Despite aid impasse, Mnuchin sees strong US rebound in Q3
Steve Mnuchin (Al Drago Pool:AFP)

The United States is set for a strong economic rebound in the third quarter but additional spending is still needed, Treasury Secretary Steven Munchin said on Tuesday.

The comments came as Mnunchin testified along with Federal Reserve Chair Jerome Powell before the House Financial Services Committee amid a continuing impasse in Washington over how much to spend to revitalize the US economy as it struggles with the Covid-19 downturn.

"I believe we will see tremendous growth in the third quarter fueled by strong retail sales, housing starts, home sales, manufacturing growth and increased business activity," Mnuchin said. "America is in the midst of the fastest economic recovery from any crisis in the US."

However he acknowledged that "some industries particularly hard bit by the pandemic require additional relief."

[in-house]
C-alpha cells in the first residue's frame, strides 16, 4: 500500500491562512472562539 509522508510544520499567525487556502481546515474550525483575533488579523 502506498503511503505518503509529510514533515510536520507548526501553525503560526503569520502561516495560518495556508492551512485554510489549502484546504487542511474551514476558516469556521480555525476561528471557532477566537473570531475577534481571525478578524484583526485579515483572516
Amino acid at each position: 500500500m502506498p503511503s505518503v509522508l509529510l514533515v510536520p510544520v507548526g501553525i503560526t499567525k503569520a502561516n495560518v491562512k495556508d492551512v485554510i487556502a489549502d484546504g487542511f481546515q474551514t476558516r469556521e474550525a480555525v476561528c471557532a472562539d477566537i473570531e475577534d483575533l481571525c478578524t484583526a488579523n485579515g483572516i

The United States saw GDP plunge by a historic 31.7 percent annualized in the second quarter, but GDP is expected to rebound sharply thanks to states' moves to resume business even as Covid-19 remains rife.

Facing business shutdowns that caused mass layoffs, Congress passed the $2.2 trillion CARES Act in March, which included a program of loans and grants for small firms as well as extra weekly payments to the unemployed.

However those provisions have expired, and Democratic and Republican lawmakers in Washington have yet to reach an agreement on another bill, with a $500 billion measure blocked by Democrats in the Senate earlier this month.

White House economic advisor Larry Kudlow had on Monday suggested the US economic recovery was strong enough that additional spending may not be needed.

But in his remarks before the House committee, Mnuchin said President Donald Trump's administration was still ready to pass another bill.

"The president and I remain committed to providing support for American workers and business," he said. "I believe a targeted package is still needed and the administration is ready to reach a bipartisan agreement."